One such IGF-releasing enzyme is the metalloproteinase, pregnancy-associated plasma protein-A (PAPP-A), whose known substrates are IGFBP-4  and -5 . While several different proteinases are capable of cleaving IGFBP-5, physiological cleavage of IGFBP-4 may be limited to PAPP-A, suggesting that in the IGF system, PAPP-A and IGFBP-4 function as an interdependent pair [20, 21]. PAPP-A may therefore comprise a desirable therapeutic target to inhibit focal growth where an excessive level of bioactive IGF is caused by increased PAPP-A proteolytic activity. By using such a strategy, fewer side effects are likely because tissues where PAPP-A is absent will not be affected. To test the hypothesis that IGF-IR stimulation can be reduced by inhibition of PAPP-A, we generated a monoclonal antibody that selectively inhibits the cleavage of IGFBP-4 by targeting a unique substrate-binding exosite of PAPP-A, analyzed its efficacy in vitro, and assessed the principle in vivo by using a mouse xenograft model.
Targeting the proteolytic activity of PAPP-A towards IGFBP-4
The C-terminally located LNR3 module of PAPP-A (Fig. 1A) harbors a unique substrate-binding exosite, which is required for binding and proteolytic cleavage of IGFBP-4 [22, 23]. To develop an inhibitory monoclonal antibody targeting this site, mice were immunized with full-length human PAPP-A. PAPP-A knockout mice  were used to ensure an efficient immune response towards conserved regions of the protein, in particular the LNR3 region which is highly conserved between species . Antibodies secreted by hybridoma clones were screened successively for 1) recognition of the immunogen, 2) recognition of a recombinant C-terminal fragment of PAPP-A containing the target site (Fig. 1A and 1B), and 3) for lack of recognition of mutant PAPP-A(D1484A), in which the structure of LNR3 is disrupted . Selected candidates were then screened for their ability to inhibit PAPP-A cleavage of IGFBP-4, and one antibody, mAb 1/41, was chosen for further characterization following production in milligram quantities. In reducing SDS-PAGE, this IgG2a antibody migrated as two distinct bands, suggesting homogenously glycosylation of its subunits (Fig. 1C). Qualitative analysis demonstrated that mAb 1/41 efficiently inhibited the cleavage of IGFBP-4 by both human and murine PAPP-A (Fig. 1D). Cleavage of IGFBP-5 by PAPP-A2 , the only other homologous proteinase (Fig. 1A), was not affected by mAb 1/41 (Fig. 1E), even at a large molar excess (10.000 fold) of mAb 1/41 over PAPP-A2. Analysis by surface plasmon resonance confirmed the suspected high-affinity binding of the antibody to the target site of recombinant PAPP-A (KD = 97 pM) (Fig. 2A), and by kinetic analysis, mAb 1/41 qualified as a potentially useful reagent for inhibition of PAPP-A activity with a favorable inhibitory constant (Ki) of 135 pM (Fig. 2B).
Figure 1: Development of an inhibitory antibody targeting the substrate-binding exosite of PAPP-A. A, Schematic outline of the 200 kDa 1547-residue human PAPP-A subunit. Amino acid numbering, the positions of the three Lin12-Notch repeat modules (LNR1-3), five complement control protein modules (CCP1-5), and the proteolytic domain (grey) are shown. The position of the C-terminal recombinant fragment, used for selection of antibodies targeting the substrate-binding exosite located in the LNR3 region, is shown by the dashed rectangle. The LNR3 module is 100% conserved between mouse and man. B, Non-reducing (-) and reducing (+) SDS-PAGE of purified C-terminal fragment of human PAPP-A, PAPP-A(1133-1547), corresponding to the dashed rectangle of A. The molecular weights of marker proteins are indicated. C, Reducing SDS-PAGE of purified PAPP-A inhibitor, mAb 1/41, a murine IgG2a monoclonal antibody. The positions of molecular markers are indicated. D, Inhibition of cleavage of radiolabeled IGFBP-4 by recombinant human PAPP-A (200 pM, left panel) and recombinant murine PAPP-A (200 pM, right panel) by using mAb 1/41. Please note that in this experiment, C-terminally tagged IGFBP-4 was used, causing the N- and C-terminal cleavage fragments to co-migrate. Intact IGFBP-4 (i) and the co-migrating cleavage fragments (c) are indicated. E, MAb 1/41 does not inhibit cleavage of radiolabeled IGFBP-5 by recombinant human PAPP-A2 (100 pM). Concentrations of mAb 1/41 are specified.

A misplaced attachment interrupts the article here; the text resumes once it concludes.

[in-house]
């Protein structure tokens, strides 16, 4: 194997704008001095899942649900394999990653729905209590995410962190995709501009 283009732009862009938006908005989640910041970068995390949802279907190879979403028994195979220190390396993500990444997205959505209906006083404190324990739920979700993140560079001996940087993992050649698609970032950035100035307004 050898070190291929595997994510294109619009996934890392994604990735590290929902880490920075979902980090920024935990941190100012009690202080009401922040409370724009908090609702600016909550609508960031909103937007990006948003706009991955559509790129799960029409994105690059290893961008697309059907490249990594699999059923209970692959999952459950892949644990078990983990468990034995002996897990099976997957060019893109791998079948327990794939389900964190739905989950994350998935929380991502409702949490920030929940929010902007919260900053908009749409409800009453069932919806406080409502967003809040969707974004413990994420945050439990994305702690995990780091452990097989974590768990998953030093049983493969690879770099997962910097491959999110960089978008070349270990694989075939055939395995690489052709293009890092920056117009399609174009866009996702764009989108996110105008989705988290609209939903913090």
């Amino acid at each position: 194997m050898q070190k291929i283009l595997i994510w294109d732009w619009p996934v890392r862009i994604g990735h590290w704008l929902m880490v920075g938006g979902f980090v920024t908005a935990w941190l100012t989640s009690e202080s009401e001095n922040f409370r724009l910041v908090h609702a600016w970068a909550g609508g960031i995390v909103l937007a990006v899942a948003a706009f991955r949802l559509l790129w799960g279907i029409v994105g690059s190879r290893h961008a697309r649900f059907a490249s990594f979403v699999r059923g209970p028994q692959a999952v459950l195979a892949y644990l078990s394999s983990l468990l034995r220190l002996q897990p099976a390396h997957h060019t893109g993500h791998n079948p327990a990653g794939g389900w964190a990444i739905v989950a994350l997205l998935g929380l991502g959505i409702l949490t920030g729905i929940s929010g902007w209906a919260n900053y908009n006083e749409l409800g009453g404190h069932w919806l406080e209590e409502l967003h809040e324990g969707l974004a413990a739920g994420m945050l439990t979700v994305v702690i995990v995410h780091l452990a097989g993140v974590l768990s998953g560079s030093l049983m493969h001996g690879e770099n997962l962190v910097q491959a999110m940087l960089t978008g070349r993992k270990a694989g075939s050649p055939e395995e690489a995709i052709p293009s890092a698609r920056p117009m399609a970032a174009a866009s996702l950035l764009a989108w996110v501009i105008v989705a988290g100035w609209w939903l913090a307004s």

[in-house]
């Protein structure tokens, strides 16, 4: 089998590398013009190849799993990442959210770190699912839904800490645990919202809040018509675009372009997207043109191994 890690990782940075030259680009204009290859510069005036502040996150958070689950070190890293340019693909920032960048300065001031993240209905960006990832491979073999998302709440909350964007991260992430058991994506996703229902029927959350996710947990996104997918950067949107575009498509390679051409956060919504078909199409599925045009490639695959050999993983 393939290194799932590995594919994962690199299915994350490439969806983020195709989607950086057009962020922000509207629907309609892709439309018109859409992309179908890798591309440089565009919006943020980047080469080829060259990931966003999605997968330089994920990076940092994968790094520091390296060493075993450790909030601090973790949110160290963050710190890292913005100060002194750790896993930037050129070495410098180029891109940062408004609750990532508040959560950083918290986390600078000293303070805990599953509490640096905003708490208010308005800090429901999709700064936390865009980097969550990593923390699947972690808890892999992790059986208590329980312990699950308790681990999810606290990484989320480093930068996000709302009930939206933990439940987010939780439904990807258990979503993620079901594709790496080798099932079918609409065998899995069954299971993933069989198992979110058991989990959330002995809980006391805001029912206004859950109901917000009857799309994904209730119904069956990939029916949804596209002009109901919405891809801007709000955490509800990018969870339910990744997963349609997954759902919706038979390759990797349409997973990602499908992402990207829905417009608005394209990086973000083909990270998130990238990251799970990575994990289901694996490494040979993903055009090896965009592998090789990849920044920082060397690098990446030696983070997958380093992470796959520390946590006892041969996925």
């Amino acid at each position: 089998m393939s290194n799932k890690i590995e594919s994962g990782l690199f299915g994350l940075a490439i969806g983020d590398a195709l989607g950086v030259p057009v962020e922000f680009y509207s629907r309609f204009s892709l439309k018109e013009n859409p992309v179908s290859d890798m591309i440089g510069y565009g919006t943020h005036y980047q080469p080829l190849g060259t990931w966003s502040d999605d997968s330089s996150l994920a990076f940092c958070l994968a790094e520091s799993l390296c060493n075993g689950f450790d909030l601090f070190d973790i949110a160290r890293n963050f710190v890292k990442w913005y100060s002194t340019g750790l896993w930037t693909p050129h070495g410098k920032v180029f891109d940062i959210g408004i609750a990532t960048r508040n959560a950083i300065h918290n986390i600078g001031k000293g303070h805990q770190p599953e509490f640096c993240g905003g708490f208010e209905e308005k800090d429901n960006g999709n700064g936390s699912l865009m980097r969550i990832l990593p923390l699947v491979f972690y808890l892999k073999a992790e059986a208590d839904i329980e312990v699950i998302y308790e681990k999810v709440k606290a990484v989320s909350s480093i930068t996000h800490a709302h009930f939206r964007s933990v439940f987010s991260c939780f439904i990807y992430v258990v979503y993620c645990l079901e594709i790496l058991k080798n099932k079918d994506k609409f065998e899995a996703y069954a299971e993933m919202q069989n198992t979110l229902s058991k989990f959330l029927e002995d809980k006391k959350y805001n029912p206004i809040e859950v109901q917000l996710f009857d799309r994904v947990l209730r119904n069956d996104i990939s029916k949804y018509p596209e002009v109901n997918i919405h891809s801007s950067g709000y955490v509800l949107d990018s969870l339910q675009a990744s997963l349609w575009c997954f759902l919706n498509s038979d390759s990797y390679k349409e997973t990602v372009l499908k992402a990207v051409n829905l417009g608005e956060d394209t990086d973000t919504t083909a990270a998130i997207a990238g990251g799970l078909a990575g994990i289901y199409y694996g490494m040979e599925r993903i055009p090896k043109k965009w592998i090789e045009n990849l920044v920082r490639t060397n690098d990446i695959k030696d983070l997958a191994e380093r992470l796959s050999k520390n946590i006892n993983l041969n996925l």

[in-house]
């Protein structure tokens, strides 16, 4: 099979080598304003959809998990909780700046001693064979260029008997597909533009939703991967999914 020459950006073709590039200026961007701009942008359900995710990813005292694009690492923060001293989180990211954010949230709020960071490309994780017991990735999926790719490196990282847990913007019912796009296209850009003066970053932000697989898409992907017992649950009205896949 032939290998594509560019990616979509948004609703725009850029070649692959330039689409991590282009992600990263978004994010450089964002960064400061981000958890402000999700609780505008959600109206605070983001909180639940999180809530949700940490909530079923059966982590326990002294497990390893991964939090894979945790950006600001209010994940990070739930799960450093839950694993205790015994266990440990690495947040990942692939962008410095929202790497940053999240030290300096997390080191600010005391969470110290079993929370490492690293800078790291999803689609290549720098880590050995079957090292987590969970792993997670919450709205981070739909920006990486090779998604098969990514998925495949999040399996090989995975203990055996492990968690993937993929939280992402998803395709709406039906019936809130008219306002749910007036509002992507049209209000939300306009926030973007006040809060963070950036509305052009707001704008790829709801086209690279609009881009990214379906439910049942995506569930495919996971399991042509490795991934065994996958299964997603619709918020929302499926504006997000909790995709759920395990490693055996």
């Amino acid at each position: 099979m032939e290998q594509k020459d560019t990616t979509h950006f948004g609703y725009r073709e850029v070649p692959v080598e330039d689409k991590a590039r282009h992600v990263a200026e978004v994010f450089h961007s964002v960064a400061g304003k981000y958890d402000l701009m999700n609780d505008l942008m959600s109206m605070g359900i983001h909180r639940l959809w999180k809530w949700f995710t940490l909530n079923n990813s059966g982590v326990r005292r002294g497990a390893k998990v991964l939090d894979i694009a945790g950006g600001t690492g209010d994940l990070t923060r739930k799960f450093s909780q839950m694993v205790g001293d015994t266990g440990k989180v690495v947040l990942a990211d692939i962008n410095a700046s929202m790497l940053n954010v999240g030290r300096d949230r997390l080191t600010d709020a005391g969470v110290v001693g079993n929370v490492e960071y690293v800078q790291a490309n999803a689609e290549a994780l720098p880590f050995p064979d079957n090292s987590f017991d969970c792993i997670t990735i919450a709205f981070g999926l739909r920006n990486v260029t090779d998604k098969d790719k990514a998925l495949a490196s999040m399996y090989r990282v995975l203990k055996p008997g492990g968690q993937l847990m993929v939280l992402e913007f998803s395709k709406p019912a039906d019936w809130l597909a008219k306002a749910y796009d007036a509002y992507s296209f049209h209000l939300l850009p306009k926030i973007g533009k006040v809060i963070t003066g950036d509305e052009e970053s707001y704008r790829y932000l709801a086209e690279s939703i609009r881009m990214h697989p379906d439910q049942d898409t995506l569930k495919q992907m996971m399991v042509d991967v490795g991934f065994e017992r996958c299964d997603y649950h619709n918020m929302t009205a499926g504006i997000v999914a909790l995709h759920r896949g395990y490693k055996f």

Figure 2: Characterization of inhibitory antibody mAb 1/41. A, MAb 1/41 binds PAPP-A with high affinity as demonstrated by surface plasmon resonance. Twofold serial dilutions of a human PAPP-A C-terminal fragment, PAPP-A(1133-1547), ranging from 6.25 nM to 97.5 pM, were injected over a surface with immobilized mAb 1/41. The experiment with 6.25 nM is shown in replicate, demonstrating good reproducibility. Recorded binding curves are shown in black, and a global 1:1 Langmuir fit is shown in grey. The fitted constants are: ka = 3.168 ± 0.002 × 106 M-1s-1, kd = 3.080 ± 0.002 × 10-4 s-1, resulting in KD = 9.72 × 10-11 M. B, Relative initial velocities of PAPP-A-mediated IGFBP-4 cleavage in the presence of increasing concentrations of mAb 1/41. Inhibitory constant, Ki = 1.35 ± 0.24 × 10-10 M. Using murine PAPP-A, mPAPP-A(1129-1545) , similar kinetics were obtained.
PAPP-A mAb 1/41 inhibits the activity of native PAPP-A and AKT phosphorylation in cell monolayers
Specific and IGF-dependent proteolytic cleavage of IGFBP-4 has previously been documented in conditioned media from non-small cell lung cancer cell lines , although the identity of the responsible proteinase was unknown then. Recently, the level of circulating PAPP-A was found to be increased in patients with lung cancer . We therefore screened a panel of human lung cancer derived cells (Table 1), and picked the adenocarcinoma cell line, A549, as a model for PAPP-A-mediated stimulation of the IGF receptor based on its high level of PAPP-A secretion.
Table 1: Secretion of PAPP-A from selected human cancer cell lines. Selected human lung cancer derived adenocarcinoma cell lines were cultured to confluency, and the levels of PAPP-A secreted into the culture medium were assessed by ELISA. ND, non-detectable.
Level of PAPP-A in conditioned medium (ng/ml)